Only Nixon could go to China, the saying ran. But even Richard M. Nixon, the architect of America's opening to the world's most populous communist power, could not complete the full normalization of U.S. ties with the People's Republic of China (PRC). Indeed, he and Gerald R. Ford, as well as their secretary of state, Henry A. Kissinger, developed significant reservations about whether the final step was at all possible.
AND SO IT WAS LEFT TO THEIR HEIRS.
By the time he ran for president, Jimmy Carter had adopted the Democratic Party position on China -- that the process of normalization, or recognizing Beijing as the sole government of the Chinese and breaking formal ties with Taiwan, should be completed. Carter understood that Taiwan was a political problem that had to be solved, but he was willing to lead the country to a new state of relations, one that reflected the reality of modern China.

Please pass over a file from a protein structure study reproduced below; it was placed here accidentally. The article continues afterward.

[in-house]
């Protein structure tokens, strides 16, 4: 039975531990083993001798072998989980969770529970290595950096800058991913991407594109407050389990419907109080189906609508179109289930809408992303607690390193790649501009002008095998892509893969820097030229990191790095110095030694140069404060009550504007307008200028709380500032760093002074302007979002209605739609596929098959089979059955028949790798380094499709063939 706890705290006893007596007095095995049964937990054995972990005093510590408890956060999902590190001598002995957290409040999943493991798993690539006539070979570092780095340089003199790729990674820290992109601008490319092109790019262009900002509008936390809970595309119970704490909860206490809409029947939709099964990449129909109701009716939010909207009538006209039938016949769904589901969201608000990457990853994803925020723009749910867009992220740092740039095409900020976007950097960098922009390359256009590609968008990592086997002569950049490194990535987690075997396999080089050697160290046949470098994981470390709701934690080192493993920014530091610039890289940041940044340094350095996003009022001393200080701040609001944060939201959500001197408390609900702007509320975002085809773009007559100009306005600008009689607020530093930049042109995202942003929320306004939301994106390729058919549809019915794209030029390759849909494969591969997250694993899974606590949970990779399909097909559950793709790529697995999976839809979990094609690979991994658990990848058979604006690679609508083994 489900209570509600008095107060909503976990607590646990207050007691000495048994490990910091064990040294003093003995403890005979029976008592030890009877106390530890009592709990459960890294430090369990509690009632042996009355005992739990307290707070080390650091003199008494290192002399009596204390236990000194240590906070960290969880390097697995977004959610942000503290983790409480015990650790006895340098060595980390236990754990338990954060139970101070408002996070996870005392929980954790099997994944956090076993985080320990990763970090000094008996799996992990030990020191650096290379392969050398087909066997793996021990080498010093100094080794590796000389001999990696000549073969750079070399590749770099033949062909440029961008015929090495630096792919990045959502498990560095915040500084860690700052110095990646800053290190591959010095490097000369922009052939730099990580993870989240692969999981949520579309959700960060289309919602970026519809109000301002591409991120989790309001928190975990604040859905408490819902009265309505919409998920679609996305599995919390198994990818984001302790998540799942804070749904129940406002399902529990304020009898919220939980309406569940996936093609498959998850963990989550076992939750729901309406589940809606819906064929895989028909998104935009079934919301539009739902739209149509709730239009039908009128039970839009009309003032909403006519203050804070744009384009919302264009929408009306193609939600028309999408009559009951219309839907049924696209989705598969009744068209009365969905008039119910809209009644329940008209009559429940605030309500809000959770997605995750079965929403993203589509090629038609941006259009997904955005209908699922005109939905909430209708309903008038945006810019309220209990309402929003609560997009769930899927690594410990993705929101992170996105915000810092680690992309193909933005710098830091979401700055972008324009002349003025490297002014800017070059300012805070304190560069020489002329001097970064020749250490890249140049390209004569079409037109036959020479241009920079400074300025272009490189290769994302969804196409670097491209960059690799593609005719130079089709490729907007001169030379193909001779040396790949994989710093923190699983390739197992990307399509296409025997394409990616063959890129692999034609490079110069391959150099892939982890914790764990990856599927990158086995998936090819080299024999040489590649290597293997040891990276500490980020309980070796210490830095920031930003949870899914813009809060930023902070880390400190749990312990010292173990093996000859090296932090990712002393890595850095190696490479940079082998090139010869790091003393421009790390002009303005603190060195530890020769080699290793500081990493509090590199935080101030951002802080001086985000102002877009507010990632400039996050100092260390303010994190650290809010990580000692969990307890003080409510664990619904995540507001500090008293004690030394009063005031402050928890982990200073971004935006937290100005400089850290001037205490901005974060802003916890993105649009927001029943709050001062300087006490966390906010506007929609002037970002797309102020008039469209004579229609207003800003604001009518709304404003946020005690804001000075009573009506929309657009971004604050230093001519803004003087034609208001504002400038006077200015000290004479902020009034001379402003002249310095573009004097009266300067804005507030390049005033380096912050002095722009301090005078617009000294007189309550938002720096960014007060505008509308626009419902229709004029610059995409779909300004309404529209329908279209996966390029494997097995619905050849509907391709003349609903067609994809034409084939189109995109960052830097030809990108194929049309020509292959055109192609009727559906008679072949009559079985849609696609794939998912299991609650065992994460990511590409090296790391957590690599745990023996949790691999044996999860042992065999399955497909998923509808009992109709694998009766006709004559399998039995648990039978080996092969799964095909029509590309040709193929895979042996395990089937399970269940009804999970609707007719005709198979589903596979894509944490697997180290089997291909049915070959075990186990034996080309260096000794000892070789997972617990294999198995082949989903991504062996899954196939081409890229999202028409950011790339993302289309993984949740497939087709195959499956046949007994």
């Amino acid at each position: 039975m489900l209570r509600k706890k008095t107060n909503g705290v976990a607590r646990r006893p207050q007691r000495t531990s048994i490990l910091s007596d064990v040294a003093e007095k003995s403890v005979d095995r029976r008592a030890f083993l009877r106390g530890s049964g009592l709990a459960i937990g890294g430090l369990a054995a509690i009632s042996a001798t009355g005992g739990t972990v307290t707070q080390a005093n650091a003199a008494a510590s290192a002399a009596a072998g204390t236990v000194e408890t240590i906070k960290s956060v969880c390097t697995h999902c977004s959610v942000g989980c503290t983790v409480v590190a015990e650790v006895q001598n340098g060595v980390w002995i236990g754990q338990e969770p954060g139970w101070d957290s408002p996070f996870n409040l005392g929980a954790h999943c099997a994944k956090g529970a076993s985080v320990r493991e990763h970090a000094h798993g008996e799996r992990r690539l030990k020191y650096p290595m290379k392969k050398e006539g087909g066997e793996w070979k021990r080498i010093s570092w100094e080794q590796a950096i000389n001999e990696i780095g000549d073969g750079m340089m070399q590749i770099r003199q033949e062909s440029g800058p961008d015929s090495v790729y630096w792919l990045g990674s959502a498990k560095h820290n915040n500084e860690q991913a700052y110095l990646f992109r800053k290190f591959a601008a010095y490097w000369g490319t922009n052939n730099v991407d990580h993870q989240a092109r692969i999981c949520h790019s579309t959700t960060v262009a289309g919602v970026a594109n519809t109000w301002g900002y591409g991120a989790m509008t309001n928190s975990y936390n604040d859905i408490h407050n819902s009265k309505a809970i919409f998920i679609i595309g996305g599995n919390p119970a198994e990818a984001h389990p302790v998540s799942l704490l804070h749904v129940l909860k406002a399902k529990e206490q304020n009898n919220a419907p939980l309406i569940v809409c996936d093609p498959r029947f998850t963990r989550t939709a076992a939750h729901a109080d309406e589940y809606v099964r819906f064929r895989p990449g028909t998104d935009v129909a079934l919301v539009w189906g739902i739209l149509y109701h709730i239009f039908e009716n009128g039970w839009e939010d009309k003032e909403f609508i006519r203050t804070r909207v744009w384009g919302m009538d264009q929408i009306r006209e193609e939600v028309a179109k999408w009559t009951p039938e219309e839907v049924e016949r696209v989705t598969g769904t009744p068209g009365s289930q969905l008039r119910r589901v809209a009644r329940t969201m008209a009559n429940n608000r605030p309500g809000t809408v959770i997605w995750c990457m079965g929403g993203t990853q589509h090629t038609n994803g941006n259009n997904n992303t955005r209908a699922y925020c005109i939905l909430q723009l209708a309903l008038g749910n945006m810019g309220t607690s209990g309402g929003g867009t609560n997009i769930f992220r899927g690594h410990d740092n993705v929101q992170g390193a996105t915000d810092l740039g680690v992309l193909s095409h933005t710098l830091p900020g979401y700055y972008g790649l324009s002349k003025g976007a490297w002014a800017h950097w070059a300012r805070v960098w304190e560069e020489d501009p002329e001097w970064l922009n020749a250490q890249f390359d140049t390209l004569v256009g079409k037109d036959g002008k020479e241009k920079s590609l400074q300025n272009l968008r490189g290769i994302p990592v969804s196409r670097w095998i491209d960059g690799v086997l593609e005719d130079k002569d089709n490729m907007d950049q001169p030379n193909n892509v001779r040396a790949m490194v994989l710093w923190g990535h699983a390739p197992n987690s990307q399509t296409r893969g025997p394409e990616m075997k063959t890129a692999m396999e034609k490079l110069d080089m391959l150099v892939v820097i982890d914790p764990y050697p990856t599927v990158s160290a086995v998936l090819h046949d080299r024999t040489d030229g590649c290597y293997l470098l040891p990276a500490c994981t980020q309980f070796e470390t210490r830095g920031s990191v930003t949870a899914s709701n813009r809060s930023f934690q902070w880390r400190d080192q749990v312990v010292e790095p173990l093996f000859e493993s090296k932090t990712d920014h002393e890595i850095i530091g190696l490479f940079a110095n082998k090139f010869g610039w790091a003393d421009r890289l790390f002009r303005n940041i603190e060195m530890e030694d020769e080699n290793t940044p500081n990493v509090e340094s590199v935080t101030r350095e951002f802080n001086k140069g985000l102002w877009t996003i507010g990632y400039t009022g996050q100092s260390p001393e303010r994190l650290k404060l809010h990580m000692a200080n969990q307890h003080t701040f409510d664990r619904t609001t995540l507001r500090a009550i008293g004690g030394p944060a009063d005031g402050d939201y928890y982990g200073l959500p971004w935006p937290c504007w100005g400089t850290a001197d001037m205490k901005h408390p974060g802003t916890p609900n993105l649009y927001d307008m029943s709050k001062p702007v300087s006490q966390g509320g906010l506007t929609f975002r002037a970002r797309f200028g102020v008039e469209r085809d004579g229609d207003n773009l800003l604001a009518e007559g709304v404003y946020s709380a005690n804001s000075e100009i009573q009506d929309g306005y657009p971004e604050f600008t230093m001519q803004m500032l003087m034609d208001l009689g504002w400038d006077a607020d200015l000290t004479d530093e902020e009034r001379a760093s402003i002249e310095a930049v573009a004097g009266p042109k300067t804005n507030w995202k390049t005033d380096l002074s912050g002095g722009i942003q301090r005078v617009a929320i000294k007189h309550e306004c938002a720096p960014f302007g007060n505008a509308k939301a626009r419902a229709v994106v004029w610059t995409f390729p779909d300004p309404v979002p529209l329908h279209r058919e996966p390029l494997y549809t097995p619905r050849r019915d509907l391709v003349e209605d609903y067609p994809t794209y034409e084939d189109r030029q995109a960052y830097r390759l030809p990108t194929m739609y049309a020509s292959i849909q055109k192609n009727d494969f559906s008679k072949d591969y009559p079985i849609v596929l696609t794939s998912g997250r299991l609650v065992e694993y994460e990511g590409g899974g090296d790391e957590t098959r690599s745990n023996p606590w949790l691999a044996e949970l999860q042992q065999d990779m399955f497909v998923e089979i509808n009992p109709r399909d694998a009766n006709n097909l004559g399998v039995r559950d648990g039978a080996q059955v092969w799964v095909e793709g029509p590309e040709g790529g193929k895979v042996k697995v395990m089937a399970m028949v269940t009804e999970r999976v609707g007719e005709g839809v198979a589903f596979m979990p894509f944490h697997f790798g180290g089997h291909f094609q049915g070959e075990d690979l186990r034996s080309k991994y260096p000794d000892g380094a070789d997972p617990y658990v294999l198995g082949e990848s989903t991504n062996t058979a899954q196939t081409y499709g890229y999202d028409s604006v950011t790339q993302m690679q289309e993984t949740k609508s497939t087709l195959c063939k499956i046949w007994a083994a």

There was never any doubt in Carter's mind that he would be the president who took the final difficult step, and he said as much when he outlined his foreign policy goals for those who would serve under him. No one had imagined, however, that when the China breakthrough came, it would come as a result of all-out civil war within the Carter administration, or that Carter's achievement on China would rise from a destructive collision of personalities and from the irreconcilable world-views of his secretary of state, Cyrus Vance, and national security adviser, Zbigniew Brzezinski, whose poisonous competition would add to the perception that Carter had lost control of his presidency and his own political destiny.
The night of Carter's victory in 1976, Vance, Brzezinski, and their wives gathered at the New York apartment of Richard C. Holbrooke, a rising Democratic foreign policy specialist. It was neutral territory for the competing clans. They watched the returns come in until after midnight, then parted cordially, wondering who would get the upper hand as Carter's